A canine modification plan is fluid. It changes as you progress. Because of all the variables, and the constant adjustments when treating fear and aggression in dogs, it’s not feasible for me to post all the methods and solutions I would use in a private consultation.

But I can give you this overview and some instructions that might work with your dog.

This article is about visual triggers. If your dog reacts to noises, the same concepts apply.

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First you need to change your dog’s perception of the triggers. Then you will use rewards to pay your dog for desirable, non reactive behaviors, when the trigger is in sight.

Before you actually do exercises with your dog in the field, please review this checklist.

Meet your dog’s physical, social and emotional needs.

Kindly prevent your dog from practicing unwanted reactive behaviors.

Establish a method to communicate precisely. Condition a reward marker.

Enact the Rewards Awareness Program.

Establish a Reward System.

Teach your dog “attention on cue” or “look”.

Practice “look” in various places with increasing levels of distractions (distractions should not be people or dogs or whatever triggers the unwanted, reactive, behaviors).

Teach your dog to sit on command.

Practice “sit” in various places with increasing levels of distractions (distractions should not be people or dogs or whatever triggers the unwanted, reactive, behaviors).

Teach your dog to bump your two-finger target to the cue, “here”.

Practice “here” in various places with increasing levels of distractions (distractions should not be people or dogs or whatever triggers the unwanted, reactive behaviors).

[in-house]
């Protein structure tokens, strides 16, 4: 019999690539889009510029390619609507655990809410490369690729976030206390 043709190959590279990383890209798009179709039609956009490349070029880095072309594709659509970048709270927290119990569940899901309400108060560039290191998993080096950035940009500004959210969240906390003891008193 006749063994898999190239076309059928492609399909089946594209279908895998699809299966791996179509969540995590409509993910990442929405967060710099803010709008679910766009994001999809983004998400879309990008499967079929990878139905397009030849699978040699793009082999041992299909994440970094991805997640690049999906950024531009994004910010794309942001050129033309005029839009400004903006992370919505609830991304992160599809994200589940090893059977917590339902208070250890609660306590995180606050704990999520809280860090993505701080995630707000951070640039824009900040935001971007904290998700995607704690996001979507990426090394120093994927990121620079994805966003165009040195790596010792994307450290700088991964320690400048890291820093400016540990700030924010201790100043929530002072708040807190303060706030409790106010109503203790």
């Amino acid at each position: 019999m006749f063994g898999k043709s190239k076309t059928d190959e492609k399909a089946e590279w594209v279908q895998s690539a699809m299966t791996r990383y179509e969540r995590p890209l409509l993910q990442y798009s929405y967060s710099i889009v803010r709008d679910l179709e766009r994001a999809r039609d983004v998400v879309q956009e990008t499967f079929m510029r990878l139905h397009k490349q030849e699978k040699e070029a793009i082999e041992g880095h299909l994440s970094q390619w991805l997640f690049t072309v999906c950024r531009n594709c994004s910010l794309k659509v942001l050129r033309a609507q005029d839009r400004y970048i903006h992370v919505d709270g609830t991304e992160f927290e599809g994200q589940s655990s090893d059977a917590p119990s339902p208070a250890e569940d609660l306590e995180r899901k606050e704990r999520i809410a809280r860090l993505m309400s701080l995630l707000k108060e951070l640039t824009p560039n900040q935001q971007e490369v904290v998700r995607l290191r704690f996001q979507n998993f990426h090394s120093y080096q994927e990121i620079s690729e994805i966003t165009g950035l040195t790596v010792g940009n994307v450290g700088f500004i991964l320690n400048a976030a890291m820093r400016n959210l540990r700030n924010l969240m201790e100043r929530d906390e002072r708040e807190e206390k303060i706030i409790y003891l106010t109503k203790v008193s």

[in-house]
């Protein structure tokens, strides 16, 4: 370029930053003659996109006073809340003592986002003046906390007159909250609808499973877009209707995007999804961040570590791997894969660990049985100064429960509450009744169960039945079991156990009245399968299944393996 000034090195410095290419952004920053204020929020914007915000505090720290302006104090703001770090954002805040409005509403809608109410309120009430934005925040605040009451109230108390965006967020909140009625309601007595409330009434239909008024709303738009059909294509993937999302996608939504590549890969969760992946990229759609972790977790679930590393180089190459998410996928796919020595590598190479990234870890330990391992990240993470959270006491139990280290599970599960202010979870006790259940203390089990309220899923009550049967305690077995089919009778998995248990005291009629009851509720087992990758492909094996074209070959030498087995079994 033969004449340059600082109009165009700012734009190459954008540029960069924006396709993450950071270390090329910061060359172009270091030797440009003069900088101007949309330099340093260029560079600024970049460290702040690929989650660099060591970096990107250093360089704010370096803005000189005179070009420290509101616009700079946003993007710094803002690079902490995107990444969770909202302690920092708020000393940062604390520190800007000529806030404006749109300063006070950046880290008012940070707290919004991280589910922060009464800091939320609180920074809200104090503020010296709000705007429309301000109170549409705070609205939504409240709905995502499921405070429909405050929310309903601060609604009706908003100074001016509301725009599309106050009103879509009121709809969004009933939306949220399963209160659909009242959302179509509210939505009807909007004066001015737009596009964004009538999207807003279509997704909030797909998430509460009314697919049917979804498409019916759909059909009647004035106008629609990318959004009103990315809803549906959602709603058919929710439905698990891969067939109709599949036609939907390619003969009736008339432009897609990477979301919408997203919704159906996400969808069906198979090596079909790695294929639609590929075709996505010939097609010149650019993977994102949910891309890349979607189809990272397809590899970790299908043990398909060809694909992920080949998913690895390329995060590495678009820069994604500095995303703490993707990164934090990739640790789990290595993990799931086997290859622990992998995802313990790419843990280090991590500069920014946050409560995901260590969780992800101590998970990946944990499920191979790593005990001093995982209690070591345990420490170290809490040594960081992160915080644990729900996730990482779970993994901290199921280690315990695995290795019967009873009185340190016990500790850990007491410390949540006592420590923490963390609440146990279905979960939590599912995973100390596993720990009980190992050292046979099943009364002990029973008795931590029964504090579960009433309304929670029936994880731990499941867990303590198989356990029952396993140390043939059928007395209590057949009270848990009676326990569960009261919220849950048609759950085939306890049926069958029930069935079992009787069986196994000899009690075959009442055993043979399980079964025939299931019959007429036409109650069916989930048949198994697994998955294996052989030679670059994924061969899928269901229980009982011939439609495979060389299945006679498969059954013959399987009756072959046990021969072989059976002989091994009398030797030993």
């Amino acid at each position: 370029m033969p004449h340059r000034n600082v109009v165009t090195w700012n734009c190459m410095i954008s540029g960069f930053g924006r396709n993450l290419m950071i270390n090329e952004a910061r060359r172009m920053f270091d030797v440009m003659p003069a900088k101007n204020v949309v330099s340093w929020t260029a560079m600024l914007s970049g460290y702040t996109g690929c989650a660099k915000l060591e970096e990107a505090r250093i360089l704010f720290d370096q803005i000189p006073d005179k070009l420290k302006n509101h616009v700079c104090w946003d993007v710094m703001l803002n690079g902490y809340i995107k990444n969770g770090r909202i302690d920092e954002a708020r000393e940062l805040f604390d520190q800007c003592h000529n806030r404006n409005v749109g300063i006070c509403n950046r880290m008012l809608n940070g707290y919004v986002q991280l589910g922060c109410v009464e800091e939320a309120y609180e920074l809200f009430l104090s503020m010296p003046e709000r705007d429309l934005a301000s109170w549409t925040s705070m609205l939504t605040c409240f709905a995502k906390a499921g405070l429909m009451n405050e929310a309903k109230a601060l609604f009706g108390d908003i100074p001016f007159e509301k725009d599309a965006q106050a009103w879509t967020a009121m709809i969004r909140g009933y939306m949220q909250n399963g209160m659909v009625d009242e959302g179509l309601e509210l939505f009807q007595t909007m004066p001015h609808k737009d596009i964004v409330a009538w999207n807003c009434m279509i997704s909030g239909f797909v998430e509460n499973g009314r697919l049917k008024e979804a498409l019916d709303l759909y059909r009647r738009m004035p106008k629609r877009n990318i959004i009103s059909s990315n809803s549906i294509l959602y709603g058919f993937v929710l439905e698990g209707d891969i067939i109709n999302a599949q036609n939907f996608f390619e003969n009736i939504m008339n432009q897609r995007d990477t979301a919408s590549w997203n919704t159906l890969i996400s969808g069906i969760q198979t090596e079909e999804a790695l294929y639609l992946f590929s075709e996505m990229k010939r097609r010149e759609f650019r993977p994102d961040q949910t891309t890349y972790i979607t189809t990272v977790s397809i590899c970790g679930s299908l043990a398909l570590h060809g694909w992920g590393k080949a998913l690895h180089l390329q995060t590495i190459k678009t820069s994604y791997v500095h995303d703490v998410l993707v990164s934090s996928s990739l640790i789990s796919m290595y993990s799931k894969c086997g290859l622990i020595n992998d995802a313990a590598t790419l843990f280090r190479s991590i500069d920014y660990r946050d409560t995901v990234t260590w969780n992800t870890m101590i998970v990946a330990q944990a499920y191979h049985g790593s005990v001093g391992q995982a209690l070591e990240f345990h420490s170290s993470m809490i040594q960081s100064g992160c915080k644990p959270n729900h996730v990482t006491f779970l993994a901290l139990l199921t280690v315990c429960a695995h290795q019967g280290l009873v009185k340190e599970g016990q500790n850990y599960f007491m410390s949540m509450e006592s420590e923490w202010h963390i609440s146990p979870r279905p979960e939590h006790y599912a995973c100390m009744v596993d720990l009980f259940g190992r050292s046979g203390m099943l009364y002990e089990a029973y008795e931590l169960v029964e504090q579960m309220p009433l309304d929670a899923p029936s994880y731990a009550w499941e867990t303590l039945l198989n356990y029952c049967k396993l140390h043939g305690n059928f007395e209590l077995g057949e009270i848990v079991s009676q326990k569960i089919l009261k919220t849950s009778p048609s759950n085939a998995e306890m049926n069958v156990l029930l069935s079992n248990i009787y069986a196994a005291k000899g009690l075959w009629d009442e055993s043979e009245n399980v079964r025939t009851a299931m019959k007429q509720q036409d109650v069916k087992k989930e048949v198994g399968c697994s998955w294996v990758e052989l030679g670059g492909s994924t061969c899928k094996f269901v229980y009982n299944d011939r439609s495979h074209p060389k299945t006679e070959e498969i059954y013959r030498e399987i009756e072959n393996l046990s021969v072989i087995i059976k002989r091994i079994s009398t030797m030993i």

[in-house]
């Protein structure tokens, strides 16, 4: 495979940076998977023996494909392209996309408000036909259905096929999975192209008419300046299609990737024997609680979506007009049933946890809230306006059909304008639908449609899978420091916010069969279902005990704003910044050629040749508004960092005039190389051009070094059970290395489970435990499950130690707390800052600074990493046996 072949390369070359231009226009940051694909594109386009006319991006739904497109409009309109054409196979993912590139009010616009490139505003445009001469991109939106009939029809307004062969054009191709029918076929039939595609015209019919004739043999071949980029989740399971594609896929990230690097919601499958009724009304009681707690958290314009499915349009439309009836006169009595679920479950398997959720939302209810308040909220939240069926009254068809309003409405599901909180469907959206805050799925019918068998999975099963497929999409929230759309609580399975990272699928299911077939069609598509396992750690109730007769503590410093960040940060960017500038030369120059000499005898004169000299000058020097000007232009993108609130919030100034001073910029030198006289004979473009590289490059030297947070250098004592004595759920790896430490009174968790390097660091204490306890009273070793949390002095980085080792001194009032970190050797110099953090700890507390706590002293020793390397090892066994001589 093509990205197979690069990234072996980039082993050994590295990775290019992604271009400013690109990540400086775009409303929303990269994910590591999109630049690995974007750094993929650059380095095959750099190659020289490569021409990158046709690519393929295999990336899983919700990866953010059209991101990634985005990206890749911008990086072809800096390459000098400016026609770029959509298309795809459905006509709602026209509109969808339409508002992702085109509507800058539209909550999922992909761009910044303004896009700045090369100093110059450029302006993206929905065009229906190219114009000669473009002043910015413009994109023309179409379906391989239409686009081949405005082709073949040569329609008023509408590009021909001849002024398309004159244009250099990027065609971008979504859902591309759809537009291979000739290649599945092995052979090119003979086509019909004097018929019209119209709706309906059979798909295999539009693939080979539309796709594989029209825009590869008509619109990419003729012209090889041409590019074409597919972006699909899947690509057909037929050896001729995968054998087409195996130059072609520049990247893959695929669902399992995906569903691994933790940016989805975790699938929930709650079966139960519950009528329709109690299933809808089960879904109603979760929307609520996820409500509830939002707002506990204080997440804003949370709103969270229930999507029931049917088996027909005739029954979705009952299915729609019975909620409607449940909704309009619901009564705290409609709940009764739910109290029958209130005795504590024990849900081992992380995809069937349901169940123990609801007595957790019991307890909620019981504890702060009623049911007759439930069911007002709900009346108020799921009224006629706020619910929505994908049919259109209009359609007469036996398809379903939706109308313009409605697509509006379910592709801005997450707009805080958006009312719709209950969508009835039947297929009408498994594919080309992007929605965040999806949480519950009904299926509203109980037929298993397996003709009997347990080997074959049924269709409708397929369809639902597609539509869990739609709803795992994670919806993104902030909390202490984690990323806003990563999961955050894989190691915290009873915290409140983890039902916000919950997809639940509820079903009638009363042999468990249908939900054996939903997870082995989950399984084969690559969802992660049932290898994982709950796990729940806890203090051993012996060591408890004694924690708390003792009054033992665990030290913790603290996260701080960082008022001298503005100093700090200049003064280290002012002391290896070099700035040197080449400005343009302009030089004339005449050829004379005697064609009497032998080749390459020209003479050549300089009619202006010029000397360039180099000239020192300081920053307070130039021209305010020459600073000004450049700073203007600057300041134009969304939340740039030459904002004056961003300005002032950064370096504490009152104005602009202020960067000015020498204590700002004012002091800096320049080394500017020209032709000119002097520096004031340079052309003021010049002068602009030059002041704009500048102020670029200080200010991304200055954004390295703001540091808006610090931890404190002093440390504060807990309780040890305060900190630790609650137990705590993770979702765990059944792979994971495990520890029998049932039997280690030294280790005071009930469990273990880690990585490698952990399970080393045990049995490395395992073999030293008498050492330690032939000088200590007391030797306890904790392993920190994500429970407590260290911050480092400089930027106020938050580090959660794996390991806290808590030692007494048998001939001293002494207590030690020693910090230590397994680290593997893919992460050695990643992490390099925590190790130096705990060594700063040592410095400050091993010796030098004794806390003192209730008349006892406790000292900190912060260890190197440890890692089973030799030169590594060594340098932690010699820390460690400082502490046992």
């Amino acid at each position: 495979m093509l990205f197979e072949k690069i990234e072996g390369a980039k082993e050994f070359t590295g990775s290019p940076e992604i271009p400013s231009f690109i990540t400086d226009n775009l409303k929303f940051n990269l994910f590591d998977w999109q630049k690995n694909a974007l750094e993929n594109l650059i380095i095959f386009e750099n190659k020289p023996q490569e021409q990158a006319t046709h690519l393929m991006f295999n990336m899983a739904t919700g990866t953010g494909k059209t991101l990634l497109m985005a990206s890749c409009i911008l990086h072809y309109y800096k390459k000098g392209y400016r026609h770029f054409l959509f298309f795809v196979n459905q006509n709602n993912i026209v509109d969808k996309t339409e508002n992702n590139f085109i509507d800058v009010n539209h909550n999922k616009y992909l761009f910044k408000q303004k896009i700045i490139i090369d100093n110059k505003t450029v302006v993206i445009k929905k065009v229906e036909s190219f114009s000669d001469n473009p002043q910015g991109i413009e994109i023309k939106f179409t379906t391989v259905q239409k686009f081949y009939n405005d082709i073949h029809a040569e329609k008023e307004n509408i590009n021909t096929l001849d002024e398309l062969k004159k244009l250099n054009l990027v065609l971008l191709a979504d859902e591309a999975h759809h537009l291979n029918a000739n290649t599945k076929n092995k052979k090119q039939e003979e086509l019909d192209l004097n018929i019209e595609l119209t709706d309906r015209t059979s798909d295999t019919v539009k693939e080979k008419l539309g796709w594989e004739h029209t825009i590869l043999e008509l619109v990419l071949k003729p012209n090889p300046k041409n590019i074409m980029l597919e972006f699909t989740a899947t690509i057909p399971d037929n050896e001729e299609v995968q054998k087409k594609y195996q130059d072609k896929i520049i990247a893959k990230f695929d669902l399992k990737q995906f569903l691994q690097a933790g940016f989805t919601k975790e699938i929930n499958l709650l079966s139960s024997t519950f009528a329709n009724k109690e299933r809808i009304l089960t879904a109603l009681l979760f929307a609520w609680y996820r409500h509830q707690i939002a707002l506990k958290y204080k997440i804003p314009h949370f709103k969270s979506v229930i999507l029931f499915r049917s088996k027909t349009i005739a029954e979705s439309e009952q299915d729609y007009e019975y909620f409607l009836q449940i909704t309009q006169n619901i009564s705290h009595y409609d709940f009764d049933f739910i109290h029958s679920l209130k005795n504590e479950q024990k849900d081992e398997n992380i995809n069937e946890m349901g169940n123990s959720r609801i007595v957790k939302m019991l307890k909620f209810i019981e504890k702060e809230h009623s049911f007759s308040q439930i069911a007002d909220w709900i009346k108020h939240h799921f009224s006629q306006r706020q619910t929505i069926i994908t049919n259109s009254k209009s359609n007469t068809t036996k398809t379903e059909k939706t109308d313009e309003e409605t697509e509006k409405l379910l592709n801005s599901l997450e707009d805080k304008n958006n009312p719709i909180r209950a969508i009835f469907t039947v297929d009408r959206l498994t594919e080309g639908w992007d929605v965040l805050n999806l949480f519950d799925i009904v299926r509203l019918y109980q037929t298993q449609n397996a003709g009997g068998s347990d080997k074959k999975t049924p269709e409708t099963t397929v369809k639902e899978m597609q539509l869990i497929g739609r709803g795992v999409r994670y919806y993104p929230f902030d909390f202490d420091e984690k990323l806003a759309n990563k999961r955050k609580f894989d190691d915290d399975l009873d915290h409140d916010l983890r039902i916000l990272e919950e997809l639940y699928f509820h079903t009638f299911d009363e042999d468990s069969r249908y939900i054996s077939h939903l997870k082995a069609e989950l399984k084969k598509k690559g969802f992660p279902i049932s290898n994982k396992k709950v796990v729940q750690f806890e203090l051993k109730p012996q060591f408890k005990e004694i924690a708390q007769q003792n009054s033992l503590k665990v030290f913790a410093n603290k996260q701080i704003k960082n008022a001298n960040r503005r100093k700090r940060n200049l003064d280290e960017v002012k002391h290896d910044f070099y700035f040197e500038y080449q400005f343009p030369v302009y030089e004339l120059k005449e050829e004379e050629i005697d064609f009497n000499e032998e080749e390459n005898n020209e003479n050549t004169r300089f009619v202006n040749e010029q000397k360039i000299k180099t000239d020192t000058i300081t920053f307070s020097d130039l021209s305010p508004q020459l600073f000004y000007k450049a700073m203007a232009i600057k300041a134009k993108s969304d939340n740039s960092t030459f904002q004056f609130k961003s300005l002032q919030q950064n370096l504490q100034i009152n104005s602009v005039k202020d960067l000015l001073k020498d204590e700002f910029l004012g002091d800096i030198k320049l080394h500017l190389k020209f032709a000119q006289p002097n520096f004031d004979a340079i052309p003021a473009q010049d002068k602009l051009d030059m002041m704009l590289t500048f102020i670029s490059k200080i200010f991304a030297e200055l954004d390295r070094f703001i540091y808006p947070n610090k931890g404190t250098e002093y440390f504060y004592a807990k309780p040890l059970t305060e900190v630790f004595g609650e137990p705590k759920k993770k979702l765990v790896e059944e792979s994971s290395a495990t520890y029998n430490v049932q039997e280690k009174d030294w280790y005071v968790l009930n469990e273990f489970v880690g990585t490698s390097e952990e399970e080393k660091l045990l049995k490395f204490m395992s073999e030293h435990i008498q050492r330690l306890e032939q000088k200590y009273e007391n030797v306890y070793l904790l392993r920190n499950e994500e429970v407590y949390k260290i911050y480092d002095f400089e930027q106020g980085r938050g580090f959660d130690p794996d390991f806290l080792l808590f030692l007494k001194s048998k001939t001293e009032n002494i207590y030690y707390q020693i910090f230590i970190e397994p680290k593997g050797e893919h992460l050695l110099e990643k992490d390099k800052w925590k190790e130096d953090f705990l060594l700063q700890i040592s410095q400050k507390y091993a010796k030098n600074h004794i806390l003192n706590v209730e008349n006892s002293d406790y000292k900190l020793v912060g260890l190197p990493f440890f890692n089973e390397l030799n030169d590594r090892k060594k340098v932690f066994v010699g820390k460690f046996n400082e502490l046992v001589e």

Teach your dog to walk nicely on a loose lead or to heel.

Practice walking nicely in various places with increasing levels of distractions (distractions should not include the triggers).

Optional: Obtain a Gentle Leader head collar or a Canny Collar. Introduce your dog to the head collar and practice with the head collar, so that your dog is not distracted by wearing the head collar. Head collars make it possible to safely move or control your dog’s pulling behaviors.

Optional: If your dog is “crazy excited” for squeaky toys or balls, get a couple of new ones and save them for these exercises. You can use the toys as rewards, or as distractions to get your dog’s attention when the triggers are too close.

Now you can begin the real work!

Identify the Threshold

Find the distance where your dog can see the trigger but not react with “out of control” barking, lunging, et cetera. I’ll refer to this distance as the threshold for reactivity. It may be 400 yards or 20 feet. It will change depending on the environment, your dog’s current emotional or physical state, or any number of factors.

The threshold is fluid, not static. You’ll need to find the threshold every time you start a practice session. Whatever it is right now, this distance or threshold will become shorter and shorter as you practice. You’ll always start each session outside the threshold.

Set up the Practice Session

For this step you’ll need the help of others. Their jobs will be to present the trigger outside the threshold, move a few steps closer and then move back outside the threshold.

If you don’t have any helpers, you can still set up the session. Go to a place where you are likely to see the triggers, such as a walking path at the park or a parking lot of a pet supply store. Get several feet off the path or away from the traffic, outside the threshold.